As if last month’s shock referendum result wasn’t bad enough for most Scots – who wanted to stay in the EU – we are now seeing just how difficult and disruptive a task the Brexit is going to be.
Having taken the big step towards “regaining control” of the country, the Leave campaign leaders are finding that they cannot control what positions other sovereign states choose to take on the negotiations for the UK’s exit.
We face a short two-year time period to reach an agreement on exit terms.
Any extension to that is subject to the potential veto of one of 27 states; once time runs out without consent to an extension, the UK exits and EU law ceases to apply.
Consider the pressure building up to compromise as that dates approaches! As time slips away, businesses and individuals face an alarming lack of clarity as to the context they will soon find themselves having to work in.
Only a couple of weeks ago, many of us were bemoaning the lack of detail on what being outside the EU would look like. “What’s the plan?” we asked. Now it looks like the UK is actually going to do it, yet nobody appears to be any closer to answering the key questions.
Does business assume it will be inside or outside the single market? Will the regulatory regime for particular products or services change?
We will not know the detail until both an exit deal and a trade deal are concluded, but it would be good to know the parameters. Confusion reigns as to what some of the options might mean.
Ignorance of the EU in the wider populace is more than understandable – it is a complex beast. Ignorance among cabinet ministers seeking such significant change in our constitution and trade relationship is unforgivable.
Chris Grayling and others equate a free trade agreement with access to the single market. That is either totally ill-informed or misleading. Access to the single market brings with it free movement of workers, free movement of goods and services; freedom to move capital and establish businesses.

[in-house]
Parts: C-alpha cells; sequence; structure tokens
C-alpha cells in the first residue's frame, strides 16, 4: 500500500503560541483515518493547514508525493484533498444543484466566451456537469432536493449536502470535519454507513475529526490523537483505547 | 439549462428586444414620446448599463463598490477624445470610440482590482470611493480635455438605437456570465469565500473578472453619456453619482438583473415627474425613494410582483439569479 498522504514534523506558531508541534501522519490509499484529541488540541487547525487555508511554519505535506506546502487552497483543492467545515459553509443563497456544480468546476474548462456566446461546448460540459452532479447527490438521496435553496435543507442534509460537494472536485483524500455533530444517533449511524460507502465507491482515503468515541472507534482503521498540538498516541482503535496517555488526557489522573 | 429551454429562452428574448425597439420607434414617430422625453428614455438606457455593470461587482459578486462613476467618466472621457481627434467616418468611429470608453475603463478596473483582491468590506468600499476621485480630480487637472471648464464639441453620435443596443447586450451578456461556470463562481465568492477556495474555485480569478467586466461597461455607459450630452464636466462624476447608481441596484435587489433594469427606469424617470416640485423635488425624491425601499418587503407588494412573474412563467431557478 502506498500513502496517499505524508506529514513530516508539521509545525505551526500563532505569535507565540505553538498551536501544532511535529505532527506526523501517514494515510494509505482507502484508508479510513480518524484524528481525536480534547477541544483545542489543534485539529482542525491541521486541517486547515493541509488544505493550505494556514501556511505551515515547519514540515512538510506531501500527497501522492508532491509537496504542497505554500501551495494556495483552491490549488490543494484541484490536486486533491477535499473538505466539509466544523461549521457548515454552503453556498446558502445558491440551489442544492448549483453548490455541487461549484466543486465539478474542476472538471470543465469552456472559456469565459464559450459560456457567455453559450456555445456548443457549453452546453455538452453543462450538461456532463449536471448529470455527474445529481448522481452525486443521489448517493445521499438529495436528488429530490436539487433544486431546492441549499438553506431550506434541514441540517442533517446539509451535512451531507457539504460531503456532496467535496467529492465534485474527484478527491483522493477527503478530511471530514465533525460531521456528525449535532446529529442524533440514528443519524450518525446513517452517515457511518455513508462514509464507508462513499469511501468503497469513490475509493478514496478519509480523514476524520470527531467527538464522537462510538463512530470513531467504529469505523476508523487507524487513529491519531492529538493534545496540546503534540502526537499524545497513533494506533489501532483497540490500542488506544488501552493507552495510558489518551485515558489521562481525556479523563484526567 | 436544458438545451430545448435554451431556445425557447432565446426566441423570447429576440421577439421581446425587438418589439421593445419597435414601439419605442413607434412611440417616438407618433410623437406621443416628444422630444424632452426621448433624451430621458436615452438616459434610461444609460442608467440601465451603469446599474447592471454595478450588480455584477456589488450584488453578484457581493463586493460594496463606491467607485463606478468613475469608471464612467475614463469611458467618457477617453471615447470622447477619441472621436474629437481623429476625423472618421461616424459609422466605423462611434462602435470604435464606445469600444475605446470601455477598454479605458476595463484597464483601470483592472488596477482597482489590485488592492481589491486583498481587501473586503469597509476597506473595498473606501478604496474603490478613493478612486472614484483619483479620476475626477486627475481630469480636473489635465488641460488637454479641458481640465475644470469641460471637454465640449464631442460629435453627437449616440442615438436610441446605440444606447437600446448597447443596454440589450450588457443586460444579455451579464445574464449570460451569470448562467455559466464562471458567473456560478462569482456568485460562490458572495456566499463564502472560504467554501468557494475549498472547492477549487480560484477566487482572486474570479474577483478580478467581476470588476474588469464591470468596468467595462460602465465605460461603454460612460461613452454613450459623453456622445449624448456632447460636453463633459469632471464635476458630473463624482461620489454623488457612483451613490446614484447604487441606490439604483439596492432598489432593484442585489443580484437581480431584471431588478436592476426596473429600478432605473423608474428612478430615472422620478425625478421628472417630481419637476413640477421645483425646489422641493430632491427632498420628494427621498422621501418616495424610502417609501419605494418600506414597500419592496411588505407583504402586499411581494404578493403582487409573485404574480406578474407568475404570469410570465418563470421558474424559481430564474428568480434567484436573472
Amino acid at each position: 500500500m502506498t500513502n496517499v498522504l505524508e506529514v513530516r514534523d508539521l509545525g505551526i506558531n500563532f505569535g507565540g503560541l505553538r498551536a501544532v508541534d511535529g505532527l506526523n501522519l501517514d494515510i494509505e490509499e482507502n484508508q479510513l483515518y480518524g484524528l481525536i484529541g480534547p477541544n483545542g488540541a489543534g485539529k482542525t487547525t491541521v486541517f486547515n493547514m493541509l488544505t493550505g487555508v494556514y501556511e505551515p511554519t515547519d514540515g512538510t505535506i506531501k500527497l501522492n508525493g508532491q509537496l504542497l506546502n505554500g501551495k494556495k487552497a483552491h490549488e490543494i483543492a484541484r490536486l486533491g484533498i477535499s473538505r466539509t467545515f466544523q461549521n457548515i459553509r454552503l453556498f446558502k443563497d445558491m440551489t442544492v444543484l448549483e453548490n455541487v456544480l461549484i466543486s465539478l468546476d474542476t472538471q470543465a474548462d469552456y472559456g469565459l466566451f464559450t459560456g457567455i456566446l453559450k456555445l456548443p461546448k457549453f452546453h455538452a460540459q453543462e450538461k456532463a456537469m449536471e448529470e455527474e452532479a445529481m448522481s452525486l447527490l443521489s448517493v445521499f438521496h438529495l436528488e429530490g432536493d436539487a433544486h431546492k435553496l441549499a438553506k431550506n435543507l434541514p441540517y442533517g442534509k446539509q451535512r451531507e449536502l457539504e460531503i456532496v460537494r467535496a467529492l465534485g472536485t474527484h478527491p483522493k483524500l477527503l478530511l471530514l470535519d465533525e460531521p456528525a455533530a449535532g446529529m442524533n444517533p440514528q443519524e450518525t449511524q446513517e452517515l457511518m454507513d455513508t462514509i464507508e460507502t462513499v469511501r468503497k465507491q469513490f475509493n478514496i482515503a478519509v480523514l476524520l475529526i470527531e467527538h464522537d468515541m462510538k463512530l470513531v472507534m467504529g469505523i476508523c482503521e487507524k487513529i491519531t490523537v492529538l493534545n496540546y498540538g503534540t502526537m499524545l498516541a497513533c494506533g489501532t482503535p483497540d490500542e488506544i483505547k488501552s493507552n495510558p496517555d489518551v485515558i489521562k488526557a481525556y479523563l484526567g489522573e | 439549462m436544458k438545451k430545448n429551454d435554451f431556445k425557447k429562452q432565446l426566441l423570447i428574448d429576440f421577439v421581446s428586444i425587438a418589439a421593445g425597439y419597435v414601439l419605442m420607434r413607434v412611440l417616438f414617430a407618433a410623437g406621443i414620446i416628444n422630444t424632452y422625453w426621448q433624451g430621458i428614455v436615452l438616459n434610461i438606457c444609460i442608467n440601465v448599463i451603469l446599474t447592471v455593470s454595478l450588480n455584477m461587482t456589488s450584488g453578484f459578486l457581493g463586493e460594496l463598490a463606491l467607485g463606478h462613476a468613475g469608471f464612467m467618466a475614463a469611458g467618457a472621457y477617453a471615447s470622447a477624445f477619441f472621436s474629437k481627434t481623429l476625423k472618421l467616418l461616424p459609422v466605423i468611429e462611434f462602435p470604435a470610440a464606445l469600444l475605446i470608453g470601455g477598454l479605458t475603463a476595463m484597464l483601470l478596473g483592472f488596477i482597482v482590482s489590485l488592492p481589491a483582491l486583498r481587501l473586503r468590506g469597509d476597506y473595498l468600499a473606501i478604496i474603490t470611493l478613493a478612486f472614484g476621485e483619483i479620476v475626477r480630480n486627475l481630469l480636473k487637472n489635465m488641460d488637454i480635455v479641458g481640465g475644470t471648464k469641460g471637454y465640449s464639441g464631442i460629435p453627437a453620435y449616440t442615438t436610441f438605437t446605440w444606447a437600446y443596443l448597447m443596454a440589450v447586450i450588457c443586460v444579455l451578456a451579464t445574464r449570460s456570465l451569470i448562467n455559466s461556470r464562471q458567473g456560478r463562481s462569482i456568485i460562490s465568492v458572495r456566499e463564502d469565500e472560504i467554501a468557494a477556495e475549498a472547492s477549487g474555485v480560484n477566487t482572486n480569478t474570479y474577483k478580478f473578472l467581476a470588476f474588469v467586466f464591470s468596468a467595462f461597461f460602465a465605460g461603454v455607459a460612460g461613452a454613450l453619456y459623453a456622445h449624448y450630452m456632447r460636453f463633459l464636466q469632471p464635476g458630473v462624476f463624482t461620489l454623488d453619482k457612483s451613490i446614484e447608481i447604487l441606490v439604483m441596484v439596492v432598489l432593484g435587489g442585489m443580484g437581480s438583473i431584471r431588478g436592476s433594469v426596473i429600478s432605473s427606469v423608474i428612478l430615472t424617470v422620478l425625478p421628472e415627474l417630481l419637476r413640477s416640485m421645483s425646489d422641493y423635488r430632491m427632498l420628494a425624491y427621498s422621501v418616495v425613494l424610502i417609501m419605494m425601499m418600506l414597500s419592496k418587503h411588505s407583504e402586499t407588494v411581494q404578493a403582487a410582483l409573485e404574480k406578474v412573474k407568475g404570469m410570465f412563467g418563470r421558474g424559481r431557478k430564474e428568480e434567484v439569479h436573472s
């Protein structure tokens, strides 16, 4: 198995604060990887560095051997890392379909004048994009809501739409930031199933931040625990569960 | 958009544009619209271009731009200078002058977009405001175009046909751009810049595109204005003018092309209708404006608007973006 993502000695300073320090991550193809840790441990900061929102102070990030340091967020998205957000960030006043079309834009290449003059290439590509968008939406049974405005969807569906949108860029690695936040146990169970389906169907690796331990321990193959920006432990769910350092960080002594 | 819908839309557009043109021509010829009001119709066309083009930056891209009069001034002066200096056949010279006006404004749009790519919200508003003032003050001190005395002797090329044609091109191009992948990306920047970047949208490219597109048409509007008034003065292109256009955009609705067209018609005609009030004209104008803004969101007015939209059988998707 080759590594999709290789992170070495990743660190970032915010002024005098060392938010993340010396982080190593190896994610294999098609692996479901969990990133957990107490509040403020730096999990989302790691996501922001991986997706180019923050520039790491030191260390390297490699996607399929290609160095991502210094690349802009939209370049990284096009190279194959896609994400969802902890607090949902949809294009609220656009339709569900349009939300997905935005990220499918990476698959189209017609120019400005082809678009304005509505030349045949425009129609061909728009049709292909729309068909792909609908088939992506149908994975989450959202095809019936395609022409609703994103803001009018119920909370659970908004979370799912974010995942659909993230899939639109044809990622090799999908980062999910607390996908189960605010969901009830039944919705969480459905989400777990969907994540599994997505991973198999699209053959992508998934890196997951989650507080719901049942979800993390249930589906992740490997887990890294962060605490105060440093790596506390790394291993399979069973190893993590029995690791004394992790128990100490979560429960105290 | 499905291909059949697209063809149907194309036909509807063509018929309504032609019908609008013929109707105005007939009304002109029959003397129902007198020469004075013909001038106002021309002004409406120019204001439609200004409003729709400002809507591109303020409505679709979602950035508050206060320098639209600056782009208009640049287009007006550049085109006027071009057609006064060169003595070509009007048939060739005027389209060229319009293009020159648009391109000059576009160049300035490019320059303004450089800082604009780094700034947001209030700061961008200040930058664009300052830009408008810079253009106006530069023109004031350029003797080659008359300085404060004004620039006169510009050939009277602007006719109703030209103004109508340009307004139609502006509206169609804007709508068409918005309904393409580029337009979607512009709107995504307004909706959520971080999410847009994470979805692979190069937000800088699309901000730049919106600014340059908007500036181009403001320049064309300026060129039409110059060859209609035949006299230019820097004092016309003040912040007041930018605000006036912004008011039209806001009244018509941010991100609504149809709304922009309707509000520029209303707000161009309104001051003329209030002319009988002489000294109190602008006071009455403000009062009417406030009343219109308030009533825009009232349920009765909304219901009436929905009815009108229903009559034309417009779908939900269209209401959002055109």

It involves agreement on, and adoption of, a common set of regulations. It is not just about tariffs, but also the many non-tariff barriers which are prohibited under EU rules. And it involves a contribution to the EU budget.
Meanwhile, confidence is shaken not only in markets but also in our system of government, as we plumb new depths as to the public’s willingness to trust the promises of politicians.
The chaos and credibility gulf at Westminster represents a superb opportunity for Nicola Sturgeon, politically and economically.
The First Minister has established a commission of experts to explore the legal and economic basis for Scotland to remain within the EU.
If, as an independent nation or otherwise, Scotland was able to be the part of this island which remains in the EU, it could provide the ideal springboard for expanded trade and inward investment: Scotland could provide the base on this island that allow the financial services sector access into the European markets.
That in itself could credibly replace North Sea oil as the basis of economic sustainability of an independent Scotland.
Many questions would have to be answered, and points negotiated, before that could happen and it presupposes a border between Scotland and England.
But assuming that one way or another the Scottish people can be granted their express wish of staying in the EU, our neighbours to the south would have handed those wishing independence a golden opportunity.
• Michael Dean is a partner and head of the EU competition and regulatory team at Maclay Murray & Spens LLP, a full service UK commercial law firm.